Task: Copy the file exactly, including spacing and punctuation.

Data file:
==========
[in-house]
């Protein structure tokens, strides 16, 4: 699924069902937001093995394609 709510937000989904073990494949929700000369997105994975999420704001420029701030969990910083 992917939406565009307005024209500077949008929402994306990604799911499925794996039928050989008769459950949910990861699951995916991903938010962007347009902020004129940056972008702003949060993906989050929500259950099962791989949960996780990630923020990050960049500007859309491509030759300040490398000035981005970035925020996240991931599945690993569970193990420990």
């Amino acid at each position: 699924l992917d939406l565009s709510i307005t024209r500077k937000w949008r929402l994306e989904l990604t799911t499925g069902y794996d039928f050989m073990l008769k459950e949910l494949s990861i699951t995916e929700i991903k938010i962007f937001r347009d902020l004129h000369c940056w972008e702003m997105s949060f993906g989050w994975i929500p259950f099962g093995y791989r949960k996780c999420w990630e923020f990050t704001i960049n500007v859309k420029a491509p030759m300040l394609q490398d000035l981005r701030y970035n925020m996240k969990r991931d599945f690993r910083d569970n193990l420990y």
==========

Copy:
[in-house]
């Protein structure tokens, strides 16, 4: 699924069902937001093995394609 709510937000989904073990494949929700000369997105994975999420704001420029701030969990910083 992917939406565009307005024209500077949008929402994306990604799911499925794996039928050989008769459950949910990861699951995916991903938010962007347009902020004129940056972008702003949060993906989050929500259950099962791989949960996780990630923020990050960049500007859309491509030759300040490398000035981005970035925020996240991931599945690993569970193990420990």
């Amino acid at each position: 699924l992917d939406l565009s709510i307005t024209r500077k937000w949008r929402l994306e989904l990604t799911t499925g069902y794996d039928f050989m073990l008769k459950e949910l494949s990861i699951t995916e929700i991903k938010i962007f937001r347009d902020l004129h000369c940056w972008e702003m997105s949060f993906g989050w994975i929500p259950f099962g093995y791989r949960k996780c999420w990630e923020f990050t704001i960049n500007v859309k420029a491509p030759m300040l394609q490398d000035l981005r701030y970035n925020m996240k969990r991931d599945f690993r910083d569970n193990l420990y």